Software Can Help You Polish Your Prose
by Robert Etheredge
Because small mistakes can make readers distrust and abandon books, it obviously pays to prune misspellings in a finished manuscript with the help of the spellcheck program you already have. But other turnoffs may lurk in the manuscript too—including clichés, jargon, misused words, sexist language, adverbs ending in -ly, long sentences, repetitive words and phrases, and sentences that will be hard to read. It’s important to get rid of them.
That’s the goal of several software programs, including two I created. I examined seven of these programs—AutoCrit, myWordCount and myWriterTools (both mine), ProWritingAid, RightWriter, SmartEdit, and StyleWriter. Two of them, AutoCrit and ProWritingAid, are Websites that analyze pasted documents online, and most of them have additional features beyond the scope of this article.
Here’s how they deal with the eight problems mentioned above.
Clichés. Are clichés always bad? Not necessarily. They have their place, particularly in spoken dialog. But readers may react negatively to them. Remember that definitions of cliché usually include words like “overused” and “lack of original thought.” Run your document through any of these programs and you will get a list of all the clichés found in it. Some of the programs highlight each cliché in the document and some also display the meaning of the highlighted cliché.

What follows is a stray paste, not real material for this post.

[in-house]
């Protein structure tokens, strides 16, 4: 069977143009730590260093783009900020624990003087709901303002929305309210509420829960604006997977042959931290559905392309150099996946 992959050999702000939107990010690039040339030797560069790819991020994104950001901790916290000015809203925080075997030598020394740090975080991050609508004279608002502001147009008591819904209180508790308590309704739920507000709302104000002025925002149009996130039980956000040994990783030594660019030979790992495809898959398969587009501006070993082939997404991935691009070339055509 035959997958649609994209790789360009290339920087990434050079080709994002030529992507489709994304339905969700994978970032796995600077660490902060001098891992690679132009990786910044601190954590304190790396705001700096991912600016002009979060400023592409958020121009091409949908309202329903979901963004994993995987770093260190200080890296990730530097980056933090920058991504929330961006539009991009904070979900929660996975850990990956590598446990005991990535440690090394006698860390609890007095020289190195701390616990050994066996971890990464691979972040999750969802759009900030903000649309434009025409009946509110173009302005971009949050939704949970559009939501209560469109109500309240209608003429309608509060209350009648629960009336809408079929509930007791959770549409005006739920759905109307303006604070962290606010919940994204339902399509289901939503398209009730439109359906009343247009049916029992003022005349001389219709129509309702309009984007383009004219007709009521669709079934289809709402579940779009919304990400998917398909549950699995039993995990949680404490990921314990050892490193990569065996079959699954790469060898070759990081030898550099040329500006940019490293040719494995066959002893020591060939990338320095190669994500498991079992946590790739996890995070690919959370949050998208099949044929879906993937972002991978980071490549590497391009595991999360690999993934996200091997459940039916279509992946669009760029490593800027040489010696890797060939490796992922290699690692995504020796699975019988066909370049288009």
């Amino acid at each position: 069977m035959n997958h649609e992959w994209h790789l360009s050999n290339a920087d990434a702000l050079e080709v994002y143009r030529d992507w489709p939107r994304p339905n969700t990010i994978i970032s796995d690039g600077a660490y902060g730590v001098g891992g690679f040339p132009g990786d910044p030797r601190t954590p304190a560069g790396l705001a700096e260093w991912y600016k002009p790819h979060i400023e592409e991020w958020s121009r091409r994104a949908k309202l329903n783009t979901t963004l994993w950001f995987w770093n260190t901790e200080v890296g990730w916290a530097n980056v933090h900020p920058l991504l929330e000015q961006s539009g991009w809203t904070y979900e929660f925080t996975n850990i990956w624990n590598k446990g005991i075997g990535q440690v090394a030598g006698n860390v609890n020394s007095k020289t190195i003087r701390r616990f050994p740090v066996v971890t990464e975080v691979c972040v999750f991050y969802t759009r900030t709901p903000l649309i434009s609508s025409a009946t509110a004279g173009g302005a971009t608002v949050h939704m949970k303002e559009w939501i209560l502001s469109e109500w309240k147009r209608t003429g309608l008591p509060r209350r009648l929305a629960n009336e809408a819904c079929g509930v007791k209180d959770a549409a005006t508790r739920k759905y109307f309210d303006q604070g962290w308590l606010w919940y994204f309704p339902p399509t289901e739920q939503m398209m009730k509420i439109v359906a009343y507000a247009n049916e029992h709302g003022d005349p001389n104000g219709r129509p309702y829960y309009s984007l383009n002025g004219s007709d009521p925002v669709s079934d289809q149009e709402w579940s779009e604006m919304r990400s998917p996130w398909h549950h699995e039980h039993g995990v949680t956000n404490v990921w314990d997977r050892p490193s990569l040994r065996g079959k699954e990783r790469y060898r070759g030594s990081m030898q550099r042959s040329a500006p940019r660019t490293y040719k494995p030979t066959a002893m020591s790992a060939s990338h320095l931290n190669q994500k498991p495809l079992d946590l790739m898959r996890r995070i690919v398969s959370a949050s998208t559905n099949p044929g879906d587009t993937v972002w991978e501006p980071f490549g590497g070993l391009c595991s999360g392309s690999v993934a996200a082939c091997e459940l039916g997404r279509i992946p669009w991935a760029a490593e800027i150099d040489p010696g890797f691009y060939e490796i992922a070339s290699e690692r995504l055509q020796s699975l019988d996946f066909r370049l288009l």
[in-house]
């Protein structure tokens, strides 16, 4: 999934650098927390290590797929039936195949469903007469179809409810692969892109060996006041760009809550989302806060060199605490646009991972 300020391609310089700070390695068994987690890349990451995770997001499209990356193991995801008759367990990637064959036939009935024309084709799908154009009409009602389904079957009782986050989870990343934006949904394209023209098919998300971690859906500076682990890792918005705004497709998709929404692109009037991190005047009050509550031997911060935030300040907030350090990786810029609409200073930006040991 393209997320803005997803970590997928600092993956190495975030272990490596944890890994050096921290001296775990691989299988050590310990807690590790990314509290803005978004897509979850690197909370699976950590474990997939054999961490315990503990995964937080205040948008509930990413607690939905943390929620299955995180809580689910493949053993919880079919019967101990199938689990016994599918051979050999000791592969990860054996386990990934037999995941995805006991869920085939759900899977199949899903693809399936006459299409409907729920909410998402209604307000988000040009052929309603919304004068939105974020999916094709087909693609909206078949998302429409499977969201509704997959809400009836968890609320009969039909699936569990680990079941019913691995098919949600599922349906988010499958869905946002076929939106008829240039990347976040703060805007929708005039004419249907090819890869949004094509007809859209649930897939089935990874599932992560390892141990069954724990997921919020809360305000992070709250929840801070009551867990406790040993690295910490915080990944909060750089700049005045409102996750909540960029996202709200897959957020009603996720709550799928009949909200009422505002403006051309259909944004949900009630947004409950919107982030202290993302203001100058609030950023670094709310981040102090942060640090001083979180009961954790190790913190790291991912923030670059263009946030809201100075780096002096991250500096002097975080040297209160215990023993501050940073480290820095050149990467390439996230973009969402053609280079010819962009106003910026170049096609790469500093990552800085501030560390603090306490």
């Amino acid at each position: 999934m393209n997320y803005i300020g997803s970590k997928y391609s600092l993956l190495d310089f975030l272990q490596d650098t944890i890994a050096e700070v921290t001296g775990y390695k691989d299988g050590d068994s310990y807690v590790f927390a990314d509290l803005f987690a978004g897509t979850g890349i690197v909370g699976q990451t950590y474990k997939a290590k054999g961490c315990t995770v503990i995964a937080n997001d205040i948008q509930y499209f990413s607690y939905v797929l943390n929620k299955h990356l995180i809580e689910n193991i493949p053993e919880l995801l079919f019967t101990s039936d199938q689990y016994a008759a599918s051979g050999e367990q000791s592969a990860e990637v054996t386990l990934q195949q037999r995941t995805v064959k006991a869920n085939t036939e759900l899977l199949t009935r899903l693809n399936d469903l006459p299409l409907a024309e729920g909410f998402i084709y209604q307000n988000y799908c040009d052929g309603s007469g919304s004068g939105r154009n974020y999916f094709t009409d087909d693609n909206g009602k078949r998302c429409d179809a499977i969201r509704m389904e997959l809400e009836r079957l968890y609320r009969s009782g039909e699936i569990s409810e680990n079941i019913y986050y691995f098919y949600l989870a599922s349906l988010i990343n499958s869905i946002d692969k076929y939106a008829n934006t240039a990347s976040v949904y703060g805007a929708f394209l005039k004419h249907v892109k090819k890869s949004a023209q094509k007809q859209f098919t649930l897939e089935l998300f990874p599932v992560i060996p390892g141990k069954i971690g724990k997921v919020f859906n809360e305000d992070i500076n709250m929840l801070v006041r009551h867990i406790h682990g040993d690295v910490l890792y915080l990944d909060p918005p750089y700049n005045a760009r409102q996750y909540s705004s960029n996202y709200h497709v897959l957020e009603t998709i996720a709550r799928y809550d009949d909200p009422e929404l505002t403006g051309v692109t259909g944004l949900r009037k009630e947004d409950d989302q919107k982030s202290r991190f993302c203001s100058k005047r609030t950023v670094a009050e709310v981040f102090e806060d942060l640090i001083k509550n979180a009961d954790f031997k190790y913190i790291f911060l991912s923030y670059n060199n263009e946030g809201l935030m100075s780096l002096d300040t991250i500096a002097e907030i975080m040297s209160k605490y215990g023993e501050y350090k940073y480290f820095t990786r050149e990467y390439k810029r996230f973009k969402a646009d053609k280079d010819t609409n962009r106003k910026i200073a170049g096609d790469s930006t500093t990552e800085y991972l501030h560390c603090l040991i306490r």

SmartEdit lists all the phrases containing clichés in a list below the text. You can double-click on the phrase in the list to highlight it in the document.
Jargon. Jargon as used here includes:
● words or phrases specific to an occupation, geographic location, or group and generally unknown outside that group
● confusing, obscure, pretentious, or overly lengthy words and phrases, such as those that writers of professional or scholarly documents sometimes feel they must include to appear learned
● popular phrases containing redundant words, such as “link together” or “absolutely certain”
Most of these software programs will do the hard work of finding and highlighting words and phrases considered jargon. If a word or phrase fits the first definition above, consider your target audience to determine whether it needs to be changed. Look for programs that not only suggest replacements for jargon but also let you modify their jargon list.
Misused words. Spellcheck won’t help with this one, although many books on writing or editing include lists of words that are often confused with each other. The words may be similar in spelling or pronunciation (e.g., affect vs. effect), or easily mistaken for each other (e.g., disinterested and uninterested). Some pairs have subtle differences in meaning that may require consulting definitions (e.g. sensual and sensuous). And some may have differences that are just hard to remember (think semiweekly and biweekly). These programs can help you find misused words, and two programs, myWriterTools and StyleWriter, let you modify their lists of such words, display definitions, and even replace words with a click of the mouse.